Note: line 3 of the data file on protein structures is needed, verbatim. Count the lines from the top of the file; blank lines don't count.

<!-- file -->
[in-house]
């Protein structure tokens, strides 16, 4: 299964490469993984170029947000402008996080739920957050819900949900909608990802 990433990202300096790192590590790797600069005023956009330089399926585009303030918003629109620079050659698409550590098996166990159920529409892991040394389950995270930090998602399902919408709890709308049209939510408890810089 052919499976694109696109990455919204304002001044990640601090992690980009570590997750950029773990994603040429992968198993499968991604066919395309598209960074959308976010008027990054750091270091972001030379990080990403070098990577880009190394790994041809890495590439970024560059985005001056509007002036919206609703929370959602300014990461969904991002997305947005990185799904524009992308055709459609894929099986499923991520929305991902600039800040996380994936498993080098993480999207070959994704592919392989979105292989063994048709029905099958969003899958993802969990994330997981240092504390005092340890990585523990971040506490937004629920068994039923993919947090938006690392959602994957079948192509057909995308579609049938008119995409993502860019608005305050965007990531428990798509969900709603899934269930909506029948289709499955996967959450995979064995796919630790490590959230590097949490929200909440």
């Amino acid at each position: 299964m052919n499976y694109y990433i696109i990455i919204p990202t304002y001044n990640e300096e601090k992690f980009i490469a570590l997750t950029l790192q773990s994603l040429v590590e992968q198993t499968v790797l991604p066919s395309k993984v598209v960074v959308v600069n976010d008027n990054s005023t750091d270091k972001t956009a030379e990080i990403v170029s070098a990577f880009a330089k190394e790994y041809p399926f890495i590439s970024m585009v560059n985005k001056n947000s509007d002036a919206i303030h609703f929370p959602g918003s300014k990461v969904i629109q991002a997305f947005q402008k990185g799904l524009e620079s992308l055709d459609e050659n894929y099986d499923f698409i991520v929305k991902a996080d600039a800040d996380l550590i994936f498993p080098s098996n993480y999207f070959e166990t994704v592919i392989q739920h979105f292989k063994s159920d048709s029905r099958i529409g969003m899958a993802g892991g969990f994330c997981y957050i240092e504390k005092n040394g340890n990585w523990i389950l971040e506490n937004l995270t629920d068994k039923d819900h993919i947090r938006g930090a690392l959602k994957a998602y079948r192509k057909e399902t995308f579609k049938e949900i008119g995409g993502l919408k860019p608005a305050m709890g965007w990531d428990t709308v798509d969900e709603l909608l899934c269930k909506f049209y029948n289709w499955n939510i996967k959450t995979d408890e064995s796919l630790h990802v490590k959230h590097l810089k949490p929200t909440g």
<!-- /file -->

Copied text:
């Amino acid at each position: 299964m052919n499976y694109y990433i696109i990455i919204p990202t304002y001044n990640e300096e601090k992690f980009i490469a570590l997750t950029l790192q773990s994603l040429v590590e992968q198993t499968v790797l991604p066919s395309k993984v598209v960074v959308v600069n976010d008027n990054s005023t750091d270091k972001t956009a030379e990080i990403v170029s070098a990577f880009a330089k190394e790994y041809p399926f890495i590439s970024m585009v560059n985005k001056n947000s509007d002036a919206i303030h609703f929370p959602g918003s300014k990461v969904i629109q991002a997305f947005q402008k990185g799904l524009e620079s992308l055709d459609e050659n894929y099986d499923f698409i991520v929305k991902a996080d600039a800040d996380l550590i994936f498993p080098s098996n993480y999207f070959e166990t994704v592919i392989q739920h979105f292989k063994s159920d048709s029905r099958i529409g969003m899958a993802g892991g969990f994330c997981y957050i240092e504390k005092n040394g340890n990585w523990i389950l971040e506490n937004l995270t629920d068994k039923d819900h993919i947090r938006g930090a690392l959602k994957a998602y079948r192509k057909e399902t995308f579609k049938e949900i008119g995409g993502l919408k860019p608005a305050m709890g965007w990531d428990t709308v798509d969900e709603l909608l899934c269930k909506f049209y029948n289709w499955n939510i996967k959450t995979d408890e064995s796919l630790h990802v490590k959230h590097l810089k949490p929200t909440g």